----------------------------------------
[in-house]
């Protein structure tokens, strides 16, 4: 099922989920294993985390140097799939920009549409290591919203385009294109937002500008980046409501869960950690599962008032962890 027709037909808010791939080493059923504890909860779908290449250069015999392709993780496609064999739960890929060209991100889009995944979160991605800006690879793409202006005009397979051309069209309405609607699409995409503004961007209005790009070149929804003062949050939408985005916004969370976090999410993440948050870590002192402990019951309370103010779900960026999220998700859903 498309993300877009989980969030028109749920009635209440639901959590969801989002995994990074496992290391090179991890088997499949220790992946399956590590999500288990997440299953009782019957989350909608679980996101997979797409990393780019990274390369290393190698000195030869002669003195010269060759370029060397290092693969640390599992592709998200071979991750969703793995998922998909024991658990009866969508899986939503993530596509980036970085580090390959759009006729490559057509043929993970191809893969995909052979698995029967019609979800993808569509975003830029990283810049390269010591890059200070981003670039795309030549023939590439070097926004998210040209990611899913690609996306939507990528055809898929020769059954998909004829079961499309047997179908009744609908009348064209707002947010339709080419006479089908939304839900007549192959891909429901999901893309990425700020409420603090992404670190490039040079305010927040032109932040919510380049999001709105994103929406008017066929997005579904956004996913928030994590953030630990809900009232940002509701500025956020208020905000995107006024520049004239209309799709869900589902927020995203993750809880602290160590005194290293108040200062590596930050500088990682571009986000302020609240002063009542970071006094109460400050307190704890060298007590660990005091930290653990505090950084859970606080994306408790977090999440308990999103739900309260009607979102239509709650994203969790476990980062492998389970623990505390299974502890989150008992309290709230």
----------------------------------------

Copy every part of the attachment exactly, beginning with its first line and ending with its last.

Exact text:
[in-house]
């Protein structure tokens, strides 16, 4: 099922989920294993985390140097799939920009549409290591919203385009294109937002500008980046409501869960950690599962008032962890 027709037909808010791939080493059923504890909860779908290449250069015999392709993780496609064999739960890929060209991100889009995944979160991605800006690879793409202006005009397979051309069209309405609607699409995409503004961007209005790009070149929804003062949050939408985005916004969370976090999410993440948050870590002192402990019951309370103010779900960026999220998700859903 498309993300877009989980969030028109749920009635209440639901959590969801989002995994990074496992290391090179991890088997499949220790992946399956590590999500288990997440299953009782019957989350909608679980996101997979797409990393780019990274390369290393190698000195030869002669003195010269060759370029060397290092693969640390599992592709998200071979991750969703793995998922998909024991658990009866969508899986939503993530596509980036970085580090390959759009006729490559057509043929993970191809893969995909052979698995029967019609979800993808569509975003830029990283810049390269010591890059200070981003670039795309030549023939590439070097926004998210040209990611899913690609996306939507990528055809898929020769059954998909004829079961499309047997179908009744609908009348064209707002947010339709080419006479089908939304839900007549192959891909429901999901893309990425700020409420603090992404670190490039040079305010927040032109932040919510380049999001709105994103929406008017066929997005579904956004996913928030994590953030630990809900009232940002509701500025956020208020905000995107006024520049004239209309799709869900589902927020995203993750809880602290160590005194290293108040200062590596930050500088990682571009986000302020609240002063009542970071006094109460400050307190704890060298007590660990005091930290653990505090950084859970606080994306408790977090999440308990999103739900309260009607979102239509709650994203969790476990980062492998389970623990505390299974502890989150008992309290709230």